My proposed Wealth Tax

Labour leadership challenger Owen Smith has proposed a ‘wealth tax’ to raise £2.8bn from ‘the top 1%’. What might this mean for financially independent people, Londoners and the like?

What are wealth taxes

A tax on wealth, literally, means a tax on assets.  The UK has no annual tax based on asset value, unlike many countries.  A surprising number of countries do tax assets, for instance:

  • The USA has real estate tax – over 1% per year in most of the ‘best’ states.
  • The Netherlands taxes possessions of more than €21k at 1.2% per year.
  • France taxes wealth of over €800k, at rates of 0.5%-1.5%.

Owen Smith is however not proposing taxing assets.  There is a good reason for this.  Having to value your entire asset base every year is a massive amount of work.  Having to report this to the tax authorities is a major invasion of privacy, at least relative to only reporting income (akin to a business now needing to report its balance sheet as well as its profit statement).  And this being done in a way that doesn’t clog up the bureaucracy would be difficult to implement quickly.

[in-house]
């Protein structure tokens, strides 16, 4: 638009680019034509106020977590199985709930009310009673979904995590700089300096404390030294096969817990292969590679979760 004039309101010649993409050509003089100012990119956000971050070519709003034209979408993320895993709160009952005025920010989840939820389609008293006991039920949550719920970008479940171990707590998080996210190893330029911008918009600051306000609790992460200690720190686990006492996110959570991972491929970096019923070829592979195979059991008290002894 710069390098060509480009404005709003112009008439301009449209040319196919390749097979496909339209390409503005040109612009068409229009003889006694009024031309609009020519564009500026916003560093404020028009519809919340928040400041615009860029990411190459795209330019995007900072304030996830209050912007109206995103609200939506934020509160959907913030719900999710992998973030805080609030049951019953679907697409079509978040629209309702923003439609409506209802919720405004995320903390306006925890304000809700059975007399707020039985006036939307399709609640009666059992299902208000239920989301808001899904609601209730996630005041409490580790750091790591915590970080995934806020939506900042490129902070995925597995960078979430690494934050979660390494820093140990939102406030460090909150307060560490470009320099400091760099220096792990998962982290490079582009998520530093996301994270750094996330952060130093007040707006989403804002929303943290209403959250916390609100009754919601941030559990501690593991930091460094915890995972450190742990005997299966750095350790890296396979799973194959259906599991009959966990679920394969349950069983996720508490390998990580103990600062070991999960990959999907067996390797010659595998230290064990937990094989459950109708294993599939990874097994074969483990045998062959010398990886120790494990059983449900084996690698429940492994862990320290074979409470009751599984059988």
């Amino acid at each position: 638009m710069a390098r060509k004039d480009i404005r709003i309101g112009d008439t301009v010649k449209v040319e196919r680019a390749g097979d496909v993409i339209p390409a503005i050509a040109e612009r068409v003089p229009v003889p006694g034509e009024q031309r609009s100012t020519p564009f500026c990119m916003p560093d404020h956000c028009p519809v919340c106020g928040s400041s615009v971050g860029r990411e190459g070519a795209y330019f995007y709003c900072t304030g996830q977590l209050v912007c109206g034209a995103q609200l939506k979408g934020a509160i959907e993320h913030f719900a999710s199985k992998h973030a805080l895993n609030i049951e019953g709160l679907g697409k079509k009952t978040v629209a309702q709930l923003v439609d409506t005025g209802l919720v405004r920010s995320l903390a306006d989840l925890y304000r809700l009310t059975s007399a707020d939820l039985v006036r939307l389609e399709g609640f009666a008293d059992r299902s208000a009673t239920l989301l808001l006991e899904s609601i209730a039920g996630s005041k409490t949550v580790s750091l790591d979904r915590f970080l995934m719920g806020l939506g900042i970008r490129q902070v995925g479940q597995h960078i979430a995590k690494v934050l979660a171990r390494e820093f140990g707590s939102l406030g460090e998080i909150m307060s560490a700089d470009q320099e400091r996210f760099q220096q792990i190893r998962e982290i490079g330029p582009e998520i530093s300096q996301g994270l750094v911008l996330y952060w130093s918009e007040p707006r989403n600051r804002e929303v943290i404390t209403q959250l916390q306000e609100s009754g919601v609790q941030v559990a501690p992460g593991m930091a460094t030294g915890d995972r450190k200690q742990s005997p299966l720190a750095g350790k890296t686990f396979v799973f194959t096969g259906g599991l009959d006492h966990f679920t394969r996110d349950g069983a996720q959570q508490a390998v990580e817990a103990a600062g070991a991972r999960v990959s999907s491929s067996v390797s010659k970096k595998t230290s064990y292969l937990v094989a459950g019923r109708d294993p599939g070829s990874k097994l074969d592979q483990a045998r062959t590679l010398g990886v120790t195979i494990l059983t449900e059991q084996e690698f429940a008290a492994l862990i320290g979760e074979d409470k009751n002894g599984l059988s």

The simple way to tax assets is to tax property.  The database exists.  Valuations are not that expensive to update. And they can’t flee the country.  More on this below.

Owen Smith’s 15% wealth tax proposal

However, Owen Smith’s proposal is instead to tax income – or at least the sort which the ‘top 1%’ often have – namely unearned income.  He is proposing a 15% tax surcharge on dividends, interest, rental income etc to be payable by people with earnings of over £150k ‘from such sources’ according to the FT.  Apparently this would raise £2.8bn from 265k people, i.e. about £11k per person.

Owen Smith’s proposal would hit:

  • Wealthy pensioners.  Fred Goodwin types, mostly.
  • Buy-to-let empresarios.
  • Company owners.  Both the hereditary types and entrepreneurs.
  • Artists, assuming royalties are included.  Successful ones.